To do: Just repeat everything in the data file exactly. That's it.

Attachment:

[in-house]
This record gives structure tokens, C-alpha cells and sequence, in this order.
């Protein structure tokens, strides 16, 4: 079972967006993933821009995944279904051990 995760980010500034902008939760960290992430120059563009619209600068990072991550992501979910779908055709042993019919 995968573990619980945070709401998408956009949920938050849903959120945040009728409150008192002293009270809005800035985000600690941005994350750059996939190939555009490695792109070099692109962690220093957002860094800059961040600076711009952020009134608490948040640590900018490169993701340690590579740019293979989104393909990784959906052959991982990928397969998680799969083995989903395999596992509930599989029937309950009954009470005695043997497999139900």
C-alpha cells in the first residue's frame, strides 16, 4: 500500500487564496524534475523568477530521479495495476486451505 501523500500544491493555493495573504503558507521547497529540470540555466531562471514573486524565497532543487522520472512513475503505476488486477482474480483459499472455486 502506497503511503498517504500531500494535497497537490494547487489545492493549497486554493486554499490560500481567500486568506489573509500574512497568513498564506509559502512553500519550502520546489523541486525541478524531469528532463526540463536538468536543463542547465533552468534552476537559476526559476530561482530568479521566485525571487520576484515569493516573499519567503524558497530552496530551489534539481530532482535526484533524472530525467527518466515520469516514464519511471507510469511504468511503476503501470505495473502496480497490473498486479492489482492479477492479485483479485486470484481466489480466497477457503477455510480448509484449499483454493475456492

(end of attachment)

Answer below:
[in-house]
This record gives structure tokens, C-alpha cells and sequence, in this order.
């Protein structure tokens, strides 16, 4: 079972967006993933821009995944279904051990 995760980010500034902008939760960290992430120059563009619209600068990072991550992501979910779908055709042993019919 995968573990619980945070709401998408956009949920938050849903959120945040009728409150008192002293009270809005800035985000600690941005994350750059996939190939555009490695792109070099692109962690220093957002860094800059961040600076711009952020009134608490948040640590900018490169993701340690590579740019293979989104393909990784959906052959991982990928397969998680799969083995989903395999596992509930599989029937309950009954009470005695043997497999139900």
C-alpha cells in the first residue's frame, strides 16, 4: 500500500487564496524534475523568477530521479495495476486451505 501523500500544491493555493495573504503558507521547497529540470540555466531562471514573486524565497532543487522520472512513475503505476488486477482474480483459499472455486 502506497503511503498517504500531500494535497497537490494547487489545492493549497486554493486554499490560500481567500486568506489573509500574512497568513498564506509559502512553500519550502520546489523541486525541478524531469528532463526540463536538468536543463542547465533552468534552476537559476526559476530561482530568479521566485525571487520576484515569493516573499519567503524558497530552496530551489534539481530532482535526484533524472530525467527518466515520469516514464519511471507510469511504468511503476503501470505495473502496480497490473498486479492489482492479477492479485483479485486470484481466489480466497477457503477455510480448509484449499483454493475456492